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How To Build A SpriteKit Game In Swift 3 (Part 1)

Have you ever wondered what it takes to create a SpriteKit game from beginning to beta? Does developing a physics-based game seem daunting? Game-making has never been easier on iOS since the introduction of SpriteKit.

How To Build A SpriteKit Game In Swift 3 (Part 1)

In this three-part series, we will explore the basics of SpriteKit. We will touch on SKPhysics, collisions, texture management, interactions, sound effects, music, buttons and SKScenes. What might seem difficult is actually pretty easy to grasp. Stick with us while we make RainCat.

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What You Should Know About The App Design Process

I realized something the other day: I've been designing apps for nine years now! So much has changed since the early days and, it feels like developers and designers have been through a rollercoaster of evolutions and trends.

What Everyone Should Know About The Process Behind App Design

However, while the actual look and functionality of our apps have changed, along with the tools we use to make them, there are some things that have very much stayed the same, such as the process of designing an app and how we go through the many phases that constitute the creation of an app.

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How To Poison The Mobile User

One of the most popular children's television heroes here in the Czech Republic is The Little Mole, an innocent, speechless and cheerful creature who helps other animals in the forest.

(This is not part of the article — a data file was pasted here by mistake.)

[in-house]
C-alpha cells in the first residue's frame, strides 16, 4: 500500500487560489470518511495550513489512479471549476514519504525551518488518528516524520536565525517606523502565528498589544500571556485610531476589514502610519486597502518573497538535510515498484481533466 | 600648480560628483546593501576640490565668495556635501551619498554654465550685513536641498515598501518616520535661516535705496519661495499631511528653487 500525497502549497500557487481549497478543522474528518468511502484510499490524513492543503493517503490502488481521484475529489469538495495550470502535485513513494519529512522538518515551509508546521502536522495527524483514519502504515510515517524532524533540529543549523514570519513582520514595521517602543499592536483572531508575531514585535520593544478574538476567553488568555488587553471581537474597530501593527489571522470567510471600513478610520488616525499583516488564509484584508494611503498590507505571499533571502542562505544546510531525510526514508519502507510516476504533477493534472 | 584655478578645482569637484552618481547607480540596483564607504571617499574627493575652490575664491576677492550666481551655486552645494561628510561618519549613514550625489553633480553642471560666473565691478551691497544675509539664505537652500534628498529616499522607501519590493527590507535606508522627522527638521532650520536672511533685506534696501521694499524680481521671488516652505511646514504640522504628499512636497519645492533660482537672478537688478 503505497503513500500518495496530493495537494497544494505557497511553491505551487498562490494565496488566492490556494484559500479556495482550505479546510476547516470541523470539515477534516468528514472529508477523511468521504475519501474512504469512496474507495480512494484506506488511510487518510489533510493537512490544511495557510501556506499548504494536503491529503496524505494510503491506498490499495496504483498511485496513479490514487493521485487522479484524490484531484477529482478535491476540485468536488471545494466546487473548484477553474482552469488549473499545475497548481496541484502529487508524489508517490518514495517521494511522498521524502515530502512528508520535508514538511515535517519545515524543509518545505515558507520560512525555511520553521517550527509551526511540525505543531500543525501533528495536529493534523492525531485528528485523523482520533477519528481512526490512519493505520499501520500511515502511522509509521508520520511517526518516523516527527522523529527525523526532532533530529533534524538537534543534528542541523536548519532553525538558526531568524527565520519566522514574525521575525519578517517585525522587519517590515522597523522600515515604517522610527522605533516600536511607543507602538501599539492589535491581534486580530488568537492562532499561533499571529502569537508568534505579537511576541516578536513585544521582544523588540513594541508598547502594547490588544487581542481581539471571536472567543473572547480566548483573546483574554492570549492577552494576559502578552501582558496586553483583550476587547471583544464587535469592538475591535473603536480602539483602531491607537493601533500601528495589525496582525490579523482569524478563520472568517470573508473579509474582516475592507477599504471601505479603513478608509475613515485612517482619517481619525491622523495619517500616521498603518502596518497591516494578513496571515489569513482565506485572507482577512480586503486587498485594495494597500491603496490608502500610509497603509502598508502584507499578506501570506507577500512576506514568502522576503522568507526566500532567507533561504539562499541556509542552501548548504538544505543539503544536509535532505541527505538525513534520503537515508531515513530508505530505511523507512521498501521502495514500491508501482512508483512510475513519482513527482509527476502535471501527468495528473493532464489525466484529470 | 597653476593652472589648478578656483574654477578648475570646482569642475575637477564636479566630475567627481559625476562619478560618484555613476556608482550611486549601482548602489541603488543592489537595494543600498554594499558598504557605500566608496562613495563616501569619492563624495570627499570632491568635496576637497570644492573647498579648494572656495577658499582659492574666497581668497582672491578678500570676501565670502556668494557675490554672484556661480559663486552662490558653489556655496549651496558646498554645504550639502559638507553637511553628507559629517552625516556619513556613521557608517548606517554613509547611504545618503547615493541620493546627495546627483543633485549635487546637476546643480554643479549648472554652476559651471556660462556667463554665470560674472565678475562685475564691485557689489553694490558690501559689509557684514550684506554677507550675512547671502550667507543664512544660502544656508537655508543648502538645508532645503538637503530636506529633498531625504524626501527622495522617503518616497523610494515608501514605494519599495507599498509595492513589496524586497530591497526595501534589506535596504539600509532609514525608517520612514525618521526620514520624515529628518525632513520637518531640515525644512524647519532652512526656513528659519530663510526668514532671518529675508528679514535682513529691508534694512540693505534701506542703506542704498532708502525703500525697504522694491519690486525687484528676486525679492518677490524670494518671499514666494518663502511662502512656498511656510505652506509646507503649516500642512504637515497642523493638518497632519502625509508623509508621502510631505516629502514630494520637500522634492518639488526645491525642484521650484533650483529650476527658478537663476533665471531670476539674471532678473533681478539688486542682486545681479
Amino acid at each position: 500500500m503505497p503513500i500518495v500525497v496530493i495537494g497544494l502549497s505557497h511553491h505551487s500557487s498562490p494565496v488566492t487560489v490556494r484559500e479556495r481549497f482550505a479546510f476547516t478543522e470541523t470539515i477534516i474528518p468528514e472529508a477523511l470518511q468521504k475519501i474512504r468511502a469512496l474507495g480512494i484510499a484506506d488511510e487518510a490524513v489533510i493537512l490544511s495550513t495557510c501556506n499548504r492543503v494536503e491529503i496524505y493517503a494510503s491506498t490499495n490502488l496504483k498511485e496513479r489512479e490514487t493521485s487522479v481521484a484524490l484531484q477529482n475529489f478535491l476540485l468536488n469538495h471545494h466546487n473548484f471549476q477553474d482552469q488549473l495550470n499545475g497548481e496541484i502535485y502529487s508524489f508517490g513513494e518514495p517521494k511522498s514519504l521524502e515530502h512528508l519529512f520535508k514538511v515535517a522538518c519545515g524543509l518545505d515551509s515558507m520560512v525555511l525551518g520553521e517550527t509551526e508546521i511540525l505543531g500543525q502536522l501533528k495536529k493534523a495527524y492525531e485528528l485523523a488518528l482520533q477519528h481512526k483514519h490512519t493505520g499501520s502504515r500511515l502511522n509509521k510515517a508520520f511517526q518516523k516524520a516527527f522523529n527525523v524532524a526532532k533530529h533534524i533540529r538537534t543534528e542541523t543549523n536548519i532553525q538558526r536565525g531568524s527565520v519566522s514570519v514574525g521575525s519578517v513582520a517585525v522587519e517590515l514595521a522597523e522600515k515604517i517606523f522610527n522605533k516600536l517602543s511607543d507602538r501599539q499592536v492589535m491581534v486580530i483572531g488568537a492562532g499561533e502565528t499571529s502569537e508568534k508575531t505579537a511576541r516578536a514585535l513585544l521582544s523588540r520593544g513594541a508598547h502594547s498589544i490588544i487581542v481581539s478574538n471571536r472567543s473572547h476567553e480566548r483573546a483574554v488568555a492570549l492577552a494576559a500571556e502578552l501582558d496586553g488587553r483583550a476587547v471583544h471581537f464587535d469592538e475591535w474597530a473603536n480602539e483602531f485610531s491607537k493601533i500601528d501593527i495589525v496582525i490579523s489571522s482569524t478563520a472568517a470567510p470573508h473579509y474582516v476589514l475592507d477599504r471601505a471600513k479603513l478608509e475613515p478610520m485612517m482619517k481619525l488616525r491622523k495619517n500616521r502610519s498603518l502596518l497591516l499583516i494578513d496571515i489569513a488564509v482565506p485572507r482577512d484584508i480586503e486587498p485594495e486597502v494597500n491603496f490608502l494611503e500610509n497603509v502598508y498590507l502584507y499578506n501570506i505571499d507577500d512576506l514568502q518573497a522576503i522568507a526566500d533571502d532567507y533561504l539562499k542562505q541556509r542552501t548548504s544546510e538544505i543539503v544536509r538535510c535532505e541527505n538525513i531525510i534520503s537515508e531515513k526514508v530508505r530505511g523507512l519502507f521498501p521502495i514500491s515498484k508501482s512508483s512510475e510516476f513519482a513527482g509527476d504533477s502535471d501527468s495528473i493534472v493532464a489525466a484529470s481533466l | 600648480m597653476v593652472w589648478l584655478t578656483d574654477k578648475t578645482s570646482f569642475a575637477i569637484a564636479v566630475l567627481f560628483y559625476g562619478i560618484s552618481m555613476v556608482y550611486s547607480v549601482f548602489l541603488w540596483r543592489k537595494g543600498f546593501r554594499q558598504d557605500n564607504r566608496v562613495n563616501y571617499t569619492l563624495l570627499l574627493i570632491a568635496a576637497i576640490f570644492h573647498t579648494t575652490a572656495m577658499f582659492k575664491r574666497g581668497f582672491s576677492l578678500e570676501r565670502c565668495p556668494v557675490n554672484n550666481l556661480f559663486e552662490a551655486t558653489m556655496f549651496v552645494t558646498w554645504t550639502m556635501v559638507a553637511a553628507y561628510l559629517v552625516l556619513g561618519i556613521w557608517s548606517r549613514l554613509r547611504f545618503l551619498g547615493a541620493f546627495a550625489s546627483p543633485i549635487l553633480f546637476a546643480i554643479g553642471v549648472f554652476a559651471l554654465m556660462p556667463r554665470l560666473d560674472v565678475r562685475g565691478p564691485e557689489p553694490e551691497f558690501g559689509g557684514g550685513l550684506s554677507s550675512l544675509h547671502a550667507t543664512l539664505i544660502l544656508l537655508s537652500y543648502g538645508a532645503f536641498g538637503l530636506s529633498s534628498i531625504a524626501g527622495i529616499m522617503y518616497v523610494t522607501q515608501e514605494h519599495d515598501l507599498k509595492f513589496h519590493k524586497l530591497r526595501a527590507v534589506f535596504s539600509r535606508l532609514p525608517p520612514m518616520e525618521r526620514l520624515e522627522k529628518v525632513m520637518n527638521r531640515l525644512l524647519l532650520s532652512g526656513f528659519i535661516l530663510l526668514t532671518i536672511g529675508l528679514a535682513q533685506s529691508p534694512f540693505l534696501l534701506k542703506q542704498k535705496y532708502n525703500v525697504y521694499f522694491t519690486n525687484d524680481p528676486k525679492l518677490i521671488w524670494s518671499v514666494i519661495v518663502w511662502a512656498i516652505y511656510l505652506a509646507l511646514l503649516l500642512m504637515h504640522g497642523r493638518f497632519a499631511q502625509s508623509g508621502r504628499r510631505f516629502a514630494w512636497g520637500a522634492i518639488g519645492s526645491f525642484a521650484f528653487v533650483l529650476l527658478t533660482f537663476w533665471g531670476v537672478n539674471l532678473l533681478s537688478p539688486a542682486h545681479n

How To Poison The Mobile User

TV heroes often fight against people who destroy their natural environment. When watching The Little Mole with my kids, I sometimes picture him as a mobile website user. Do you want to know why?

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What’s The Deal With The Samsung Internet Browser? An Interview With Jungkee Song

According to browser statistics, Chrome for Android is currently the largest mobile browser, or is about to become so. Still, too few web developers realize that these Chrome for Android numbers in fact contain several browsers, not just Google Chrome. After discussing the general state of affairs in this article, we’ll focus on the Chromium-based Samsung browser specifically.

Samsung Internet Browser – What’s The Deal? Smashing Magazine

In the past few years, just about all Android device vendors have upgraded their default browsers to Chromium… but not to Google Chrome. Instead, they took an older Chromium version of their choice, modified it somewhat, and added it to their devices as "Internet" or "Browser."

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In-App Gestures And Mobile App User Experience

Remember the days when hovering and clicking using the mouse were the most used trigger for interaction with site or app? Those days are gone. When Apple introduced the iPhone, multi-touch technology became mainstream and users learned that they could not only point and tap on the interface, but also pinch, spread, and swipe. Gestures are the new clicks.

In-App Gestures And Mobile App User Experience

The rise of touch and gesture-driven devices has dramatically changed the way we think about interaction. Gestures are more than merely entertaining, they are very useful and feel familiar. Today, the success of a mobile app significantly depends on how well gestures are implemented into the user experience. Even Adobe introduced a new design and wireframing app called Experience Design CC (Adobe XD) that lets you prototype on everything from simple wireframes to multi-screen experiences.